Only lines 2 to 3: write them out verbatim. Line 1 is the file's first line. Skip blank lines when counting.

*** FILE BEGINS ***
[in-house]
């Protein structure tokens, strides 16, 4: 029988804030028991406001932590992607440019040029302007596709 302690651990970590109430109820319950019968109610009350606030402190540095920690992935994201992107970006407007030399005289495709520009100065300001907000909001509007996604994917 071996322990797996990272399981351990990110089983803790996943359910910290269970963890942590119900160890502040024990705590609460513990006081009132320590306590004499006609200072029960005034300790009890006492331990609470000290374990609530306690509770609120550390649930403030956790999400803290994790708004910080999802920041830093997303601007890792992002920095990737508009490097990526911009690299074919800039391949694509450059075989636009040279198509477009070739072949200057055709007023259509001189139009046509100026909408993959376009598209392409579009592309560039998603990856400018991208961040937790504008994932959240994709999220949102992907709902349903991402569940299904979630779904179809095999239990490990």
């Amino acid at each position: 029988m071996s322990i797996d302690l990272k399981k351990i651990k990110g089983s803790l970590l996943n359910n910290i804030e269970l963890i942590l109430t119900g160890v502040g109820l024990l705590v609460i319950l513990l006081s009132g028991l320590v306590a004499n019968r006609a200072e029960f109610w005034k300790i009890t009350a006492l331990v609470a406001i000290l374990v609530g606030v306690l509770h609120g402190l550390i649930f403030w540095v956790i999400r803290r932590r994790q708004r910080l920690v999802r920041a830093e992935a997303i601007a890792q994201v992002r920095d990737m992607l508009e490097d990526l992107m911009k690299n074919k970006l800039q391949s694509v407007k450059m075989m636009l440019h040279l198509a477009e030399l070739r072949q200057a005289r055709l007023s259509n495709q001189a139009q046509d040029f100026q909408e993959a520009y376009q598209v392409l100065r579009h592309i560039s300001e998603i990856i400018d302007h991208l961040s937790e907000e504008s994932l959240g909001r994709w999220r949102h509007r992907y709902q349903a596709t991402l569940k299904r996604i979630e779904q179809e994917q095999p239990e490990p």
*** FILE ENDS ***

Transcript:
């Protein structure tokens, strides 16, 4: 029988804030028991406001932590992607440019040029302007596709 302690651990970590109430109820319950019968109610009350606030402190540095920690992935994201992107970006407007030399005289495709520009100065300001907000909001509007996604994917 071996322990797996990272399981351990990110089983803790996943359910910290269970963890942590119900160890502040024990705590609460513990006081009132320590306590004499006609200072029960005034300790009890006492331990609470000290374990609530306690509770609120550390649930403030956790999400803290994790708004910080999802920041830093997303601007890792992002920095990737508009490097990526911009690299074919800039391949694509450059075989636009040279198509477009070739072949200057055709007023259509001189139009046509100026909408993959376009598209392409579009592309560039998603990856400018991208961040937790504008994932959240994709999220949102992907709902349903991402569940299904979630779904179809095999239990490990």
């Amino acid at each position: 029988m071996s322990i797996d302690l990272k399981k351990i651990k990110g089983s803790l970590l996943n359910n910290i804030e269970l963890i942590l109430t119900g160890v502040g109820l024990l705590v609460i319950l513990l006081s009132g028991l320590v306590a004499n019968r006609a200072e029960f109610w005034k300790i009890t009350a006492l331990v609470a406001i000290l374990v609530g606030v306690l509770h609120g402190l550390i649930f403030w540095v956790i999400r803290r932590r994790q708004r910080l920690v999802r920041a830093e992935a997303i601007a890792q994201v992002r920095d990737m992607l508009e490097d990526l992107m911009k690299n074919k970006l800039q391949s694509v407007k450059m075989m636009l440019h040279l198509a477009e030399l070739r072949q200057a005289r055709l007023s259509n495709q001189a139009q046509d040029f100026q909408e993959a520009y376009q598209v392409l100065r579009h592309i560039s300001e998603i990856i400018d302007h991208l961040s937790e907000e504008s994932l959240g909001r994709w999220r949102h509007r992907y709902q349903a596709t991402l569940k299904r996604i979630e779904q179809e994917q095999p239990e490990p």